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Transposition (music)

In music transposition refers to the process, or operation,

of moving a collection of notes (pitches or pitch classes) up
or down in pitch by a constant interval.

The shifting of a melody, a harmonic

progression or an entire musical piece to Transposition example from Koch[1] Play top Play
bottom . The melody on the first line is in the key of D, while
another key, while maintaining the same
the melody on the second line is identical except that it is
tone structure, i.e. the same succession of
major third lower, in the key of B♭.
whole tones and semitones and remaining
melodic intervals.

— Musikalisches Lexicon, 879

(1865), Heinrich Christoph
Koch (trans. Schuijer)[1]

For example, one might transpose an entire piece of music into another key. Similarly, one might transpose a tone row or an
unordered collection of pitches such as achord so that it begins on another pitch.

The transposition of a set A by n semitones is designated by Tn(A), representing the addition (mod 12) of an integer n to each of the
pitch class integers of the set A.[1] Thus the set (A) consisting of 0–1–2 transposed by 5 semitones is 5–6–7 (T5(A)) since 0 + 5 = 5,
1 + 5 = 6, and 2 + 5 = 7.

Four kinds of transposition
Chromatic and scalar (diatonic) transposition
Pitch and pitch class
Sight transposition
Transpositional equivalence
Twelve-tone transposition
Fuzzy transposition
See also
External links

Four kinds of transposition

Chromatic and scalar (diatonic) transposition
There are two different kinds of transposition, depending on whether one is measuring intervals according to the chromatic scale or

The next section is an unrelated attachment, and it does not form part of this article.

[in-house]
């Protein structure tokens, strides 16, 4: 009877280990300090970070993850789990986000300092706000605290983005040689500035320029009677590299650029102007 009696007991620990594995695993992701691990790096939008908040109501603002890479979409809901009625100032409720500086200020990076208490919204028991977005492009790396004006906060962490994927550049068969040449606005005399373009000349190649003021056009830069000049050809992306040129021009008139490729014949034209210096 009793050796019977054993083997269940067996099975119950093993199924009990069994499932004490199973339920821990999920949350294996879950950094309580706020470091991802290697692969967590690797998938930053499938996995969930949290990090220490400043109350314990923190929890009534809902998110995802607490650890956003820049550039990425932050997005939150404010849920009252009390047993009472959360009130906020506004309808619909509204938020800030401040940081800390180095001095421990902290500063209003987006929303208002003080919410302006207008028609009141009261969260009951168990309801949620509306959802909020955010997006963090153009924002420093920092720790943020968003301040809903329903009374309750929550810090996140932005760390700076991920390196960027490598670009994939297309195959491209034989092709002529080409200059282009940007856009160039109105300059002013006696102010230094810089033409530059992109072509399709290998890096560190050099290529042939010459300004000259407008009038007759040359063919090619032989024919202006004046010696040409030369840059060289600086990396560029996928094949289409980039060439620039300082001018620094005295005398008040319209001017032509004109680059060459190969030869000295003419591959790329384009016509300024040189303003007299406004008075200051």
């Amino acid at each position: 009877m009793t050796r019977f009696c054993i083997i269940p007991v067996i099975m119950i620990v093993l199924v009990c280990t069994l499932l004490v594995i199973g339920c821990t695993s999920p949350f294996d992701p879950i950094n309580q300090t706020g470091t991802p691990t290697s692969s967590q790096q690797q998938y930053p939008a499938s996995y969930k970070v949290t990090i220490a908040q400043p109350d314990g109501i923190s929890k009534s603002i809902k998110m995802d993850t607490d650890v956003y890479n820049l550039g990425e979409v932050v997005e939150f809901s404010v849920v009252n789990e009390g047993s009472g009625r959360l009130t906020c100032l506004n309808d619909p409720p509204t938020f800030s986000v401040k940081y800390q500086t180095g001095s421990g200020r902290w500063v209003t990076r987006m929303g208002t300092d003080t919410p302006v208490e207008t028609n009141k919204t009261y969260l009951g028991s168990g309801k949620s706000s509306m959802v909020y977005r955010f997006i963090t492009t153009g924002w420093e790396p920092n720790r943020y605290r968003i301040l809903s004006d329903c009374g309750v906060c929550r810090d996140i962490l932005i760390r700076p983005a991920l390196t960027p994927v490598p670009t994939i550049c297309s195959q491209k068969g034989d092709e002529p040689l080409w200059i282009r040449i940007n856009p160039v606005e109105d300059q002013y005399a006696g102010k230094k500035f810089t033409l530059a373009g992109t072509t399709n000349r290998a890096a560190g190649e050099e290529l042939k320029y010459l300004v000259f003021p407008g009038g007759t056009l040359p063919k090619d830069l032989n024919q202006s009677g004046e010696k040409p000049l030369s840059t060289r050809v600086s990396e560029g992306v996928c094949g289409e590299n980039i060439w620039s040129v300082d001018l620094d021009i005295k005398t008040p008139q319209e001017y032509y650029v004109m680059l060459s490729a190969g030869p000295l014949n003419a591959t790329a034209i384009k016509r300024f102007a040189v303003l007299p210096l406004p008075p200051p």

some other scale.

In chromatic transposition one shifts every pitch in a collection of notes by a fixed number of semitones. For instance, if one
transposes the pitches C4–E4–G4 upwards by four semitones, one obtains the pitches E

In scalar transposition one shifts every pitch in a collection by a fixed number of scale steps relative to some scale. For example, if
one transposes the pitches C4–E4–G4 up by two steps relative to the familiar C major scale, one obtains the pitches E4–G4–B4. If one
transposes the same pitches up by two steps relative to the F major scale, one obtains instead E4–G4–B♭ 4. Scalar transposition is
sometimes called diatonic transposition, but this term can be misleading, as it suggests transposition with respect to a diatonic scale.
However, scalar transposition can occur with respect to any type of scale, not just the diatonic.

Pitch and pitch class

There are two further kinds of transposition, by pitch interval or by pitch interval class, applied to pitches or pitch classes,
respectively. Transposition may be applied to pitches or to pitch classes.[1] For example, the pitch A4, or 9, transposed by a major
third, or the pitch interval 4:

while that pitch class, 9, transposed by a major third, or the pitch class interval 4:

Sight transposition
Although transpositions are usually written out, musicians are occasionally asked to
transpose music "at sight", that is, to read the music in one key while playing in
another. Musicians who play transposing instruments sometimes have to do this (for
example when encountering an unusual transposition, such as clarinet in C), as well
as singers' accompanists, since singers sometimes request a different key than the Excerpt of the trumpet part of
Symphony No. 9 of Antonín Dvořák,
one printed in the music to better fit their vocal range (although many, but not all,
where sight transposition is required.
songs are printed in editions for high, medium, and low voice).

There are three basic techniques for teaching sight transposition: interval, clef, and

First one determines the interval between the written key and the target key. Then one imagines the notes up (or down) by the
corresponding interval. A performer using this method may calculate each note individually, or group notes together (e.g. "a
descending chromatic passage starting on F" might become a "descending chromatic passage starting on A" in the get
tar key).

Clef transposition is routinely taught (among other places) in Belgium and France. One imagines a different clef and a different key
signature than the ones printed. The change of clef is used so that the lines and spaces correspond to different notes than the lines and
spaces of the original score. Seven clefs are used for this: treble (2nd line G-clef), bass (4th line F-clef), baritone (3rd line F-clef or